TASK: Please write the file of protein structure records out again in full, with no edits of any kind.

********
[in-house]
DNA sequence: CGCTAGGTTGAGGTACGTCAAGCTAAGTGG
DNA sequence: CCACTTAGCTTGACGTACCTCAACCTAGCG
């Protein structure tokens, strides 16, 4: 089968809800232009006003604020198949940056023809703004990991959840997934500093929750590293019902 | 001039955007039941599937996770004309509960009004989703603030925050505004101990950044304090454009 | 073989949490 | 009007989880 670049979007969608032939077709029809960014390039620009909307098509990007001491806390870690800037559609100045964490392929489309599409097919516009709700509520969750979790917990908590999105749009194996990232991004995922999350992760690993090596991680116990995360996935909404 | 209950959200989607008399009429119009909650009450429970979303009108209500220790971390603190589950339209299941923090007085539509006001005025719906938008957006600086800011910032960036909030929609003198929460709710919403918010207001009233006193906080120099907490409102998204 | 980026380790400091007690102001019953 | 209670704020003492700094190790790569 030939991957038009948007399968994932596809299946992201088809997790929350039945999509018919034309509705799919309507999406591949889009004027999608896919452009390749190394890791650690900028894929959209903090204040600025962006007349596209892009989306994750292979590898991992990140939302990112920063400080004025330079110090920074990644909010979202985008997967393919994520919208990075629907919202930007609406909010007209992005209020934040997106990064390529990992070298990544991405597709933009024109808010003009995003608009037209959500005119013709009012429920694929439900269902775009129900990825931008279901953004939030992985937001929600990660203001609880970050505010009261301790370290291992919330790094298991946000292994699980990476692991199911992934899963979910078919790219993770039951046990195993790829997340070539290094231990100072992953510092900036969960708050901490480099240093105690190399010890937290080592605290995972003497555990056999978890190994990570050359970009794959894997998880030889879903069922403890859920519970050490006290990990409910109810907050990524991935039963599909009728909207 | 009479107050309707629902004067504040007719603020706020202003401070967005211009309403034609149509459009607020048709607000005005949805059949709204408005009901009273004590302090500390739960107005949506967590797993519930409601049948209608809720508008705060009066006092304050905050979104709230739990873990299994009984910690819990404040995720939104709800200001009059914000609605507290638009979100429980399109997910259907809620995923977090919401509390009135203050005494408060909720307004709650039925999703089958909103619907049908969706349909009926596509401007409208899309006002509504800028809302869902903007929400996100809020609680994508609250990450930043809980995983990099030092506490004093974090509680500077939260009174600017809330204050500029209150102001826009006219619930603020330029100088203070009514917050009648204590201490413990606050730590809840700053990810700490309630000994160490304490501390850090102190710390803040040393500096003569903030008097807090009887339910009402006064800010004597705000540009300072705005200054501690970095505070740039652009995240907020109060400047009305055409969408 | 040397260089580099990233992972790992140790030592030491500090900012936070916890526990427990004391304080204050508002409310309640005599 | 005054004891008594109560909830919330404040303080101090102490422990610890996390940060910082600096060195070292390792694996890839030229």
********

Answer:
[in-house]
DNA sequence: CGCTAGGTTGAGGTACGTCAAGCTAAGTGG
DNA sequence: CCACTTAGCTTGACGTACCTCAACCTAGCG
């Protein structure tokens, strides 16, 4: 089968809800232009006003604020198949940056023809703004990991959840997934500093929750590293019902 | 001039955007039941599937996770004309509960009004989703603030925050505004101990950044304090454009 | 073989949490 | 009007989880 670049979007969608032939077709029809960014390039620009909307098509990007001491806390870690800037559609100045964490392929489309599409097919516009709700509520969750979790917990908590999105749009194996990232991004995922999350992760690993090596991680116990995360996935909404 | 209950959200989607008399009429119009909650009450429970979303009108209500220790971390603190589950339209299941923090007085539509006001005025719906938008957006600086800011910032960036909030929609003198929460709710919403918010207001009233006193906080120099907490409102998204 | 980026380790400091007690102001019953 | 209670704020003492700094190790790569 030939991957038009948007399968994932596809299946992201088809997790929350039945999509018919034309509705799919309507999406591949889009004027999608896919452009390749190394890791650690900028894929959209903090204040600025962006007349596209892009989306994750292979590898991992990140939302990112920063400080004025330079110090920074990644909010979202985008997967393919994520919208990075629907919202930007609406909010007209992005209020934040997106990064390529990992070298990544991405597709933009024109808010003009995003608009037209959500005119013709009012429920694929439900269902775009129900990825931008279901953004939030992985937001929600990660203001609880970050505010009261301790370290291992919330790094298991946000292994699980990476692991199911992934899963979910078919790219993770039951046990195993790829997340070539290094231990100072992953510092900036969960708050901490480099240093105690190399010890937290080592605290995972003497555990056999978890190994990570050359970009794959894997998880030889879903069922403890859920519970050490006290990990409910109810907050990524991935039963599909009728909207 | 009479107050309707629902004067504040007719603020706020202003401070967005211009309403034609149509459009607020048709607000005005949805059949709204408005009901009273004590302090500390739960107005949506967590797993519930409601049948209608809720508008705060009066006092304050905050979104709230739990873990299994009984910690819990404040995720939104709800200001009059914000609605507290638009979100429980399109997910259907809620995923977090919401509390009135203050005494408060909720307004709650039925999703089958909103619907049908969706349909009926596509401007409208899309006002509504800028809302869902903007929400996100809020609680994508609250990450930043809980995983990099030092506490004093974090509680500077939260009174600017809330204050500029209150102001826009006219619930603020330029100088203070009514917050009648204590201490413990606050730590809840700053990810700490309630000994160490304490501390850090102190710390803040040393500096003569903030008097807090009887339910009402006064800010004597705000540009300072705005200054501690970095505070740039652009995240907020109060400047009305055409969408 | 040397260089580099990233992972790992140790030592030491500090900012936070916890526990427990004391304080204050508002409310309640005599 | 005054004891008594109560909830919330404040303080101090102490422990610890996390940060910082600096060195070292390792694996890839030229």